It was my first ride up the Midi Telepherique, and I was super, super stoked. Mostly because I was riding a tram to 4000 m. Let lazy people all over the world rejoice together!


We were indeed very high off the ground.

The tram pops you out in outer space effectively, and then you walk through an ice tunnel and magically find yourself on the side of a mountain. At which point you don your skis and ski off into a crevasse or something. I mean, that's really just the point. You could, for all the French care, ski off into a crevasse. They just want you to do whatever you feel like. If you get into trouble, have the PGHM emergency no. close at hand -- you have cell reception pretty much anywhere in the Alps -- and give them a call. They'll be there in like, 5 minutes.


Yup, ma' first ski off the Midi!


Some guys climbing on a peak near the Grande Capucin. 


My first time in the Vallée Blanche.


Colin was stoked too. That's a quiche smile!


I've got a bit of a thing for the Grand Capucin. That's it. I'm pointing at it!


Heading up Tour Ronde with my radical headband, and sunglasses on. Apparently, I resembled Mark Twight in his 1990's hay day?


Colin doing his best...something, impression? 


The obligatory girl power selfie with guy struggling in behind. Hehehe...


Colin following me up the final snow ridge to the summit...


...and on the summit, Madonna was waiting for us. She made a perfect hand hold.


Colin doing his best hail Mary, or something like that?


And, yes, the obligatory summit shot with Colin, Mary, and me.


After that we skied down the Vallée Blanche and past this big ice fall. That's where everyone skies though , so  I guess that means it's all good?


And then you get to the bottom of the Vallée Blanche, or at least the snow covered part. Then we strapped our skis on our packs and followed all the other skiers up the 150 m of stairs to the train station, where a cute little train was waiting to return us all to Chamonix. Seriously, you ski off a giant mountain, down the glacier, past a giant ice fall, and on to a waiting train?! WTF!


Here's an artsy shot from inside the train station of the north face of the Grande Charmoz. It's like, right there!

Then, another classic, the Arête des Cosmiques on the Aguille du Midi.

Waiting for the first bin that morning, I experienced my first powder induced stampede as 200 powder hungry locals pushed down barriers and ran over tourists to be the first on the bin that morning. It was entirely ridiculous...


...but kind of funny at the same time. I think that poor guy behind us, who surely was just a tourist, didin't think it was so funny.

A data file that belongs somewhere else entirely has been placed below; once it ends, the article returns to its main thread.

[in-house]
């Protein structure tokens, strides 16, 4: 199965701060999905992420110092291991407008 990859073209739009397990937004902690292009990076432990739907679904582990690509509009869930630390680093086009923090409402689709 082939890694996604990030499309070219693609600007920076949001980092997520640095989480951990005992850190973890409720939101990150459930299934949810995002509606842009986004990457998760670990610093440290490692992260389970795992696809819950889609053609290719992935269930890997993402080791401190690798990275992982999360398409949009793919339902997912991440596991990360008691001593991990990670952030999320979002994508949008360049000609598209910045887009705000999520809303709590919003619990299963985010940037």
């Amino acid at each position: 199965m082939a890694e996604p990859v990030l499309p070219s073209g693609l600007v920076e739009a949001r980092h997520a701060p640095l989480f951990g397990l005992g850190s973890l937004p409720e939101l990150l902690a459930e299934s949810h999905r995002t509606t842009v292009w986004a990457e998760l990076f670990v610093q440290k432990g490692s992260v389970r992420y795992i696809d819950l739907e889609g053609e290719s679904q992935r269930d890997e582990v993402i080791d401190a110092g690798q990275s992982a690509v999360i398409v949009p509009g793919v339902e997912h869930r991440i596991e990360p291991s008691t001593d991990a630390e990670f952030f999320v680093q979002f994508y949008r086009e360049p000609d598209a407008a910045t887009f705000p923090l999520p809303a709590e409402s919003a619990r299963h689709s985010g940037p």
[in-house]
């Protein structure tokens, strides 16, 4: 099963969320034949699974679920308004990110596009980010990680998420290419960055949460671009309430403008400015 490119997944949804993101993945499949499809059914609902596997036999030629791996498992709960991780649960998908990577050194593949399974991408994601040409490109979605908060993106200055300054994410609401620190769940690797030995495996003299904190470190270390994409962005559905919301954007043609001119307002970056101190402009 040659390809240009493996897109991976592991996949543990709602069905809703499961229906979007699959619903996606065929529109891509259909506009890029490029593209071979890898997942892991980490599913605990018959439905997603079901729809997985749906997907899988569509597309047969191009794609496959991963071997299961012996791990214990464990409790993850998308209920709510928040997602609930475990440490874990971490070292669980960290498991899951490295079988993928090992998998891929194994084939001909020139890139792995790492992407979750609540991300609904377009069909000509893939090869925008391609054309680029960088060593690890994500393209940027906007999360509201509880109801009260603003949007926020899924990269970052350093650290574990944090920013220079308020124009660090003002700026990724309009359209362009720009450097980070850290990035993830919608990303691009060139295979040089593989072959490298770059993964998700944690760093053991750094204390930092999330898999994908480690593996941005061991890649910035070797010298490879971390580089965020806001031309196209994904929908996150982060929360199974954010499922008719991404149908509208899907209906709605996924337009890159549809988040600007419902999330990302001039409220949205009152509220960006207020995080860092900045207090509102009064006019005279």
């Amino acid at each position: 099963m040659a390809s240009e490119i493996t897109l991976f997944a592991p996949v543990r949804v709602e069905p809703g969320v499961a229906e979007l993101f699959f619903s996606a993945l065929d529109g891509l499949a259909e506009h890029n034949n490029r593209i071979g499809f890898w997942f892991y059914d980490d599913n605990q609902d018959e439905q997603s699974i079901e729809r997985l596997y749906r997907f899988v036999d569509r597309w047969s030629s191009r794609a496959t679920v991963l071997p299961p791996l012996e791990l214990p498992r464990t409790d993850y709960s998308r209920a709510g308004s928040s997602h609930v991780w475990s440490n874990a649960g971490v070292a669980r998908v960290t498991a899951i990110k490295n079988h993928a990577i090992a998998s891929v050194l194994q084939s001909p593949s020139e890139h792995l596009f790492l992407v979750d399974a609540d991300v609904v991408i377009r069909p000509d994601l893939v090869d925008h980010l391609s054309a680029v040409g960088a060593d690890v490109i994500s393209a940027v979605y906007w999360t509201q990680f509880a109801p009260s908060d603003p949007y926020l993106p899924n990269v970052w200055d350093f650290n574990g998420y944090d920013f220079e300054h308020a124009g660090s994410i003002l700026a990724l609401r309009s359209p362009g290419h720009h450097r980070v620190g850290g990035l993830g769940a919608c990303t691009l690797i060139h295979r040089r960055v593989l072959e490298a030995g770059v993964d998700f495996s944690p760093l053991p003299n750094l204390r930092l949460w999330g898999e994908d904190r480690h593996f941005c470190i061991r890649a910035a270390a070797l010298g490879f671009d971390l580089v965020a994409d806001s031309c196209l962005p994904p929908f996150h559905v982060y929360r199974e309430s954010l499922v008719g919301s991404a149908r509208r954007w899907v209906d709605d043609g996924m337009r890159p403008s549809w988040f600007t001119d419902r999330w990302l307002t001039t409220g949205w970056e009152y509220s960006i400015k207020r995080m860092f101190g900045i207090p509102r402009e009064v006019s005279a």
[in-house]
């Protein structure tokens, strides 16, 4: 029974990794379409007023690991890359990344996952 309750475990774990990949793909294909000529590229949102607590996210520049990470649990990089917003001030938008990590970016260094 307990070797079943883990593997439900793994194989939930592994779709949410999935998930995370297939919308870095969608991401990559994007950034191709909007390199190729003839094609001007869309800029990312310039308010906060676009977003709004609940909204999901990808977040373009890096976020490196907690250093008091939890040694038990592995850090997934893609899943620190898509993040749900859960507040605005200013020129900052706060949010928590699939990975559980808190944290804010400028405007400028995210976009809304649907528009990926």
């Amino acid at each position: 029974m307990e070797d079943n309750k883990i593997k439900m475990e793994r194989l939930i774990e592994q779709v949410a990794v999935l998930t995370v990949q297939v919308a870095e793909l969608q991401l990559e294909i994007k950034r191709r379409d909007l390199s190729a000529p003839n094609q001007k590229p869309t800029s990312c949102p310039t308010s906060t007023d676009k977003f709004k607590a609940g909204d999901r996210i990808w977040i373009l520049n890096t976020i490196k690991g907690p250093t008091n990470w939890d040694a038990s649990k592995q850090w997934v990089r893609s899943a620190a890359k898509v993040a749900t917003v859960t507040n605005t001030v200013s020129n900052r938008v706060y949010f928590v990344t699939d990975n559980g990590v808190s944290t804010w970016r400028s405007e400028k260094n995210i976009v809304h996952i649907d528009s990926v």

We soloed most of the route, which is a testament to how easy it is. Because this girl wouldn't be caught dead soloing something unless it was stupid easy!


Colin setting a short rappel half way across the arete.


That's an Alpine Chough hanging out there with us, and Mt. Blanche du Tacul in behind.


Another short rappel.


A party that was behind us.


Apparently, there is some 5.13 crack on this little piece of granite?


You might call my outfit for the day, OG, or original gangster.

Me popping out on the final ridge to the deck of the Midi station where you top out.

A new friend, and another Alpine Chough, or maybe the same one?

And here you have it. This is where you top out the Arête des Cosmiques!


In the Midi station they don't allow any cramps! 


Doing the tourist thing with Captian Safety on the top of Aguille du Midi.

And, for the final hooray, we headed back up the Midi, this time to do a little tour to Brèche Puiseux. It was a blast to see some new places and we even found some creamy pow'.

Skiing up the Glacier des Périades for one last adventure before I got back on a plane.


We skied two laps on a slope below Brèche Puiseux and even passed a party...twice! North American's -- 1, French -- 0. Hehehe...

Kicking steps up to Brèche Puiseux.


Bam, selfie!

Creamy turns down the other side of the pass.

OH, and creamy turns in front of the Grandes Jorasses.

....yes, THAT Grandes Jorasses!

Captain Safety and Sarah with El Grandus' Jorassus.
Before going to Cham. for the first time, I watched this video repeatedly. Colin introduced me to it, and I kind of had it in my head that in Chamonix everyone skied like a ninja, and did so wearing totally killer outfits, just like in this video. This is in fact, true. And, everyone is, as it turns out, "so freaking extreme". Figured  I might as well share it with all of you too.